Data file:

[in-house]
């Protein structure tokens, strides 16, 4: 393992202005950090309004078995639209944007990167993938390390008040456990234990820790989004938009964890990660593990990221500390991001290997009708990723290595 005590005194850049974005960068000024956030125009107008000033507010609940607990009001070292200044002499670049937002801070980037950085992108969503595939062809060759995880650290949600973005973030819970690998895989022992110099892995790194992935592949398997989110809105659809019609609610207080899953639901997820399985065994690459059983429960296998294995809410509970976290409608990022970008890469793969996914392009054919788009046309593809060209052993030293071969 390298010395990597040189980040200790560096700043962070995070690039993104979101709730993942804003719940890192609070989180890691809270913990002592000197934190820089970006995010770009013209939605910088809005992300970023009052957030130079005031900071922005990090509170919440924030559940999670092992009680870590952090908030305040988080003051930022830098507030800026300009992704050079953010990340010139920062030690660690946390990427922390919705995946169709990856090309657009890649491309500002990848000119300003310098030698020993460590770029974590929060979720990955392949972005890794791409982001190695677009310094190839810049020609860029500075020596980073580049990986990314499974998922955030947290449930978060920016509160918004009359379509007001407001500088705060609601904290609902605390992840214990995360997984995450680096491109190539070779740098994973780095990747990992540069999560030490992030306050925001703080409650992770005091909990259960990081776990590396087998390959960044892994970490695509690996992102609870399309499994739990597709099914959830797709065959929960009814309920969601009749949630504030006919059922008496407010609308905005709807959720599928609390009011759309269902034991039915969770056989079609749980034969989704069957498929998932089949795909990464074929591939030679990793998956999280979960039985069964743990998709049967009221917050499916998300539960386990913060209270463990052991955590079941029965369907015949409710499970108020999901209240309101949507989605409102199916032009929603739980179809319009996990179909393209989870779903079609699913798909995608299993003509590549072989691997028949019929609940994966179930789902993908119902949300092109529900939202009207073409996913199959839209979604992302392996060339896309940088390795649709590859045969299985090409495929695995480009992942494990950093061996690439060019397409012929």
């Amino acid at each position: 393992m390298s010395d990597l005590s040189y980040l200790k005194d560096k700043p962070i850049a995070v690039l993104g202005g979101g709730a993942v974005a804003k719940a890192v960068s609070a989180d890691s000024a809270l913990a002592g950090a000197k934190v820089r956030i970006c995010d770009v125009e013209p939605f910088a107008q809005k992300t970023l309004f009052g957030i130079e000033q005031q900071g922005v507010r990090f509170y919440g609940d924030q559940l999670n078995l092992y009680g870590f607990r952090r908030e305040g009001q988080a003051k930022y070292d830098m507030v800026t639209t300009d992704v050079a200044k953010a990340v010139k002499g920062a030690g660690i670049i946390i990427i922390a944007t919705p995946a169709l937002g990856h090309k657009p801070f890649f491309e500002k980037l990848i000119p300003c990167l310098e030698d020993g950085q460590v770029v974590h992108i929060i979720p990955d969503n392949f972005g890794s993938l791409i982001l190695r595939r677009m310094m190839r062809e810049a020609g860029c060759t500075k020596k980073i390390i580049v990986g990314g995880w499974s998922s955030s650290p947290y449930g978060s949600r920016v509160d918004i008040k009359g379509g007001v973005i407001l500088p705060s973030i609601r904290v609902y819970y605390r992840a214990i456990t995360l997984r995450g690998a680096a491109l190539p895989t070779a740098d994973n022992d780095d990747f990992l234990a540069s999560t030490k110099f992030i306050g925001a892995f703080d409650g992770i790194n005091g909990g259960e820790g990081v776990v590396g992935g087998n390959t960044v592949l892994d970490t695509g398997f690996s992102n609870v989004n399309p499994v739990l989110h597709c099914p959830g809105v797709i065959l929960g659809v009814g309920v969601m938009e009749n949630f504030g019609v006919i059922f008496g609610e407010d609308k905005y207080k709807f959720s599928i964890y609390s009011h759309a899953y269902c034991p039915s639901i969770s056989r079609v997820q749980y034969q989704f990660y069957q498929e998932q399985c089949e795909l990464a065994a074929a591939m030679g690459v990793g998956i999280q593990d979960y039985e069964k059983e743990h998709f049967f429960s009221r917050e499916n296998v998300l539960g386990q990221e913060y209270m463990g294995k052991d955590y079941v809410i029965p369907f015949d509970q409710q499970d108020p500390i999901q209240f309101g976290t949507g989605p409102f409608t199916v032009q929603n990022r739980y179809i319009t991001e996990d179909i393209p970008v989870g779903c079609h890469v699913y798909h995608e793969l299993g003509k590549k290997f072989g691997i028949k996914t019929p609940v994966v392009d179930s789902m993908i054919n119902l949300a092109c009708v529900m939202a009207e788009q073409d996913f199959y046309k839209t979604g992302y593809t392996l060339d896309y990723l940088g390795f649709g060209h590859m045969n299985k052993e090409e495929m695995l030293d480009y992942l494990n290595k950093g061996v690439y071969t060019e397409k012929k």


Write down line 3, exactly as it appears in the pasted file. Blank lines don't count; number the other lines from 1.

């Amino acid at each position: 393992m390298s010395d990597l005590s040189y980040l200790k005194d560096k700043p962070i850049a995070v690039l993104g202005g979101g709730a993942v974005a804003k719940a890192v960068s609070a989180d890691s000024a809270l913990a002592g950090a000197k934190v820089r956030i970006c995010d770009v125009e013209p939605f910088a107008q809005k992300t970023l309004f009052g957030i130079e000033q005031q900071g922005v507010r990090f509170y919440g609940d924030q559940l999670n078995l092992y009680g870590f607990r952090r908030e305040g009001q988080a003051k930022y070292d830098m507030v800026t639209t300009d992704v050079a200044k953010a990340v010139k002499g920062a030690g660690i670049i946390i990427i922390a944007t919705p995946a169709l937002g990856h090309k657009p801070f890649f491309e500002k980037l990848i000119p300003c990167l310098e030698d020993g950085q460590v770029v974590h992108i929060i979720p990955d969503n392949f972005g890794s993938l791409i982001l190695r595939r677009m310094m190839r062809e810049a020609g860029c060759t500075k020596k980073i390390i580049v990986g990314g995880w499974s998922s955030s650290p947290y449930g978060s949600r920016v509160d918004i008040k009359g379509g007001v973005i407001l500088p705060s973030i609601r904290v609902y819970y605390r992840a214990i456990t995360l997984r995450g690998a680096a491109l190539p895989t070779a740098d994973n022992d780095d990747f990992l234990a540069s999560t030490k110099f992030i306050g925001a892995f703080d409650g992770i790194n005091g909990g259960e820790g990081v776990v590396g992935g087998n390959t960044v592949l892994d970490t695509g398997f690996s992102n609870v989004n399309p499994v739990l989110h597709c099914p959830g809105v797709i065959l929960g659809v009814g309920v969601m938009e009749n949630f504030g019609v006919i059922f008496g609610e407010d609308k905005y207080k709807f959720s599928i964890y609390s009011h759309a899953y269902c034991p039915s639901i969770s056989r079609v997820q749980y034969q989704f990660y069957q498929e998932q399985c089949e795909l990464a065994a074929a591939m030679g690459v990793g998956i999280q593990d979960y039985e069964k059983e743990h998709f049967f429960s009221r917050e499916n296998v998300l539960g386990q990221e913060y209270m463990g294995k052991d955590y079941v809410i029965p369907f015949d509970q409710q499970d108020p500390i999901q209240f309101g976290t949507g989605p409102f409608t199916v032009q929603n990022r739980y179809i319009t991001e996990d179909i393209p970008v989870g779903c079609h890469v699913y798909h995608e793969l299993g003509k590549k290997f072989g691997i028949k996914t019929p609940v994966v392009d179930s789902m993908i054919n119902l949300a092109c009708v529900m939202a009207e788009q073409d996913f199959y046309k839209t979604g992302y593809t392996l060339d896309y990723l940088g390795f649709g060209h590859m045969n299985k052993e090409e495929m695995l030293d480009y992942l494990n290595k950093g061996v690439y071969t060019e397409k012929k």